Rachel Simmons’s article “Tell Kids the Truth: Hard Word Doesn’t Always Pay Off” in the July 1 issue of Time Magazine is a useful reality check for parents. While this article isn’t specifically about college admissions, Rachel’s insights made me think of the challenge of managing expectations during the application process.
Teachers and parents everywhere tell their students to work hard, get straight A’s, take lots of AP classes, and get top test scores. Do this, and your college dreams will come true. Colleges fuel this mindset, sending their slick brochures and personalized letters. “Dear (name), you have been selected for priority…”
High expectations start even earlier, often in middle school and sometimes even in elementary, with students wearing their favorite college sweatshirt on “college day.” In one of my creative writing workshops, a 7th grader in a USC sweatshirt told me he was going there. Not that he would one day apply to USC. Nope. He was definitely going there.
The unfortunate reality is that college admissions is unpredictable and often misleading. A first step in deciding where to apply is researching the college’s admissions criteria. If you meet their minimum GPA and test score requirements, you qualify for admissions, right? Wrong. It means, you qualify to apply. Colleges like USC admit just a tiny percentage of those who apply–and everyone who applies will have roughly the same GPA and test scores as you do!
Rachel’s article is about what we can (and cannot) control. It opens with a star college athlete upset about her performance on the field. Rachel writes, “This student, like many I teach, believes she should be able to control the outcomes of her life by virtue of her hard work.”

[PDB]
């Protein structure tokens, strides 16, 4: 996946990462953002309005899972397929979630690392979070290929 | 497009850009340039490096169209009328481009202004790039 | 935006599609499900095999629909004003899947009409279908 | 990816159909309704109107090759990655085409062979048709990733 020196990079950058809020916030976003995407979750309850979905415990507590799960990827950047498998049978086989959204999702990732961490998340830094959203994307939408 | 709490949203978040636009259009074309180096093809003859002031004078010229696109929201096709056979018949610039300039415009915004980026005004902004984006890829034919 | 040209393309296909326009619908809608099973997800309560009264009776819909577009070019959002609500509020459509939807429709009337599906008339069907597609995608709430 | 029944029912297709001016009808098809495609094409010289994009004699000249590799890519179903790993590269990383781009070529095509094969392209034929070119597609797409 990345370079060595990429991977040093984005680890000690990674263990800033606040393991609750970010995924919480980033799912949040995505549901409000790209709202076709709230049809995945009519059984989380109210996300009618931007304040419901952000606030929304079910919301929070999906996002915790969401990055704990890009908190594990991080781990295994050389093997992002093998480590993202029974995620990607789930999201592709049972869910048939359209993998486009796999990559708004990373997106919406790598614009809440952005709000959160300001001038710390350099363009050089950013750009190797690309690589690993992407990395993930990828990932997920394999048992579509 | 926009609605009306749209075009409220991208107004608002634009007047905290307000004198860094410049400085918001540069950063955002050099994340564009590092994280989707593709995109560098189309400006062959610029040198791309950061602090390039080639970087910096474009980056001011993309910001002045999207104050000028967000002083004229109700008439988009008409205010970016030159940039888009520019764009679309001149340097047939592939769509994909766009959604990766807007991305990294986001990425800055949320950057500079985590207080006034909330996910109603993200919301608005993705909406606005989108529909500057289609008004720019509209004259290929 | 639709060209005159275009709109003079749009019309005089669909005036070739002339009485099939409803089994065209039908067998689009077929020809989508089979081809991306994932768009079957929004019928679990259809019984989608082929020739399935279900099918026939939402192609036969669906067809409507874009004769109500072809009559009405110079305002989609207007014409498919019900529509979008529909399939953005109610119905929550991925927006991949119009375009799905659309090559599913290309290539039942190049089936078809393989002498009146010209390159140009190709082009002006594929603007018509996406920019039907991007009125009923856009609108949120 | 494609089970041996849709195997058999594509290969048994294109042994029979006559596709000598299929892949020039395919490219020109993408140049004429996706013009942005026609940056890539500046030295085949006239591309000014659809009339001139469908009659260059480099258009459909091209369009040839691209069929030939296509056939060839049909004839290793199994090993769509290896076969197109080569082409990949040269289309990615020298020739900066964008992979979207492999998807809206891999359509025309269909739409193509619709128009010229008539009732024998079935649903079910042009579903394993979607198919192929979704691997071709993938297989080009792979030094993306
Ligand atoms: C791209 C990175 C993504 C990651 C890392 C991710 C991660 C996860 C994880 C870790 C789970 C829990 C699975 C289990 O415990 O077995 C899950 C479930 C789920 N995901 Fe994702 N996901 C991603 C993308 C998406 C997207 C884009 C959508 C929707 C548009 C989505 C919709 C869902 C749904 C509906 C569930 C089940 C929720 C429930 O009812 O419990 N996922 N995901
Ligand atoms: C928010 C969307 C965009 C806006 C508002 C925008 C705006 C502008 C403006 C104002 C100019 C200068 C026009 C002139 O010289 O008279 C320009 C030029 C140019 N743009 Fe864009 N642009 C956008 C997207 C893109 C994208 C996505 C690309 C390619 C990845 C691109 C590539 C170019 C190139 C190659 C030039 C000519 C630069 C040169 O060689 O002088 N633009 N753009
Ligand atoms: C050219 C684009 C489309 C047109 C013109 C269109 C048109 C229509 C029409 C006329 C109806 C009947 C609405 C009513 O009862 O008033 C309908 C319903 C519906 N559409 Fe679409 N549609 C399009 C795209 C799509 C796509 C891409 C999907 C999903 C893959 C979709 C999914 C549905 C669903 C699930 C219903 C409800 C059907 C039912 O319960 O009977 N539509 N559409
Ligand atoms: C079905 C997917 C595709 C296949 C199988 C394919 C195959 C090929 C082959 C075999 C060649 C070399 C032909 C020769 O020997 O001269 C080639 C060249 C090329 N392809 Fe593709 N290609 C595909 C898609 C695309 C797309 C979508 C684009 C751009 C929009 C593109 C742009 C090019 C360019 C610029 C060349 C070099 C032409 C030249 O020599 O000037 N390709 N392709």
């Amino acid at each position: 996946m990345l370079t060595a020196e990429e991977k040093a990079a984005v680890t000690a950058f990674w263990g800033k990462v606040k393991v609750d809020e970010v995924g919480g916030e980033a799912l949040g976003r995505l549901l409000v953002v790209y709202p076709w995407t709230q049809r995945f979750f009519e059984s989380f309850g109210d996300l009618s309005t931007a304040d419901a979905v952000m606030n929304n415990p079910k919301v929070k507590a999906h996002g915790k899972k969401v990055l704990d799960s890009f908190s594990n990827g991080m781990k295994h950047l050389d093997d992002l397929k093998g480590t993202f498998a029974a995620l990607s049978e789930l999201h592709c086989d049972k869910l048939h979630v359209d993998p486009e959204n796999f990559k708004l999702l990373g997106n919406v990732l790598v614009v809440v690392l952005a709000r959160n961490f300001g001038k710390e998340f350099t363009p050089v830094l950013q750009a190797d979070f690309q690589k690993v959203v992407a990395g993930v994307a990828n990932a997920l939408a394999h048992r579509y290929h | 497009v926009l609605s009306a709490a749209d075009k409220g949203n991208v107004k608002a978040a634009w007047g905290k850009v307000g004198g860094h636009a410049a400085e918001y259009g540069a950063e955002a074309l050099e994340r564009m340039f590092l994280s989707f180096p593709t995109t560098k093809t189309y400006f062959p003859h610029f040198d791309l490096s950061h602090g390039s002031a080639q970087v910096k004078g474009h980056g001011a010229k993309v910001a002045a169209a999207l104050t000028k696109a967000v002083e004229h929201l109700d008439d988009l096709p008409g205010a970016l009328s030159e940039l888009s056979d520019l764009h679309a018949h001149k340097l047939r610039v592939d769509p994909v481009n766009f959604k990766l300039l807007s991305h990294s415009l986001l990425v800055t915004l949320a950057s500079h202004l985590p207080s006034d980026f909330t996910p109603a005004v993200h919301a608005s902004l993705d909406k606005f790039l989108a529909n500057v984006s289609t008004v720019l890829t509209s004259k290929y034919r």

It’s the same with admissions. All through high school, students are in control. They decided what classes to take, what sports to play, what clubs to join. Many approach college applications with the same excitement. They are choosing a college, but actually the college chooses you!
The bottom line is that students (and parents, and teachers, and counselors) have zero control over the college admissions process. Following the right steps doesn’t guarantee success. As Rachel Simmons explains in her article, “you can do everything in your power and still fail.”
Parents, I know we all want the best for our kids. Just please keep in mind that the college application process is an emotional roller coaster. It will be filled with exciting acceptances and crushing rejections. Adjusting your expectations (and helping your kids adjust theirs) will help you prepare for the bumpy road ahead. Good luck!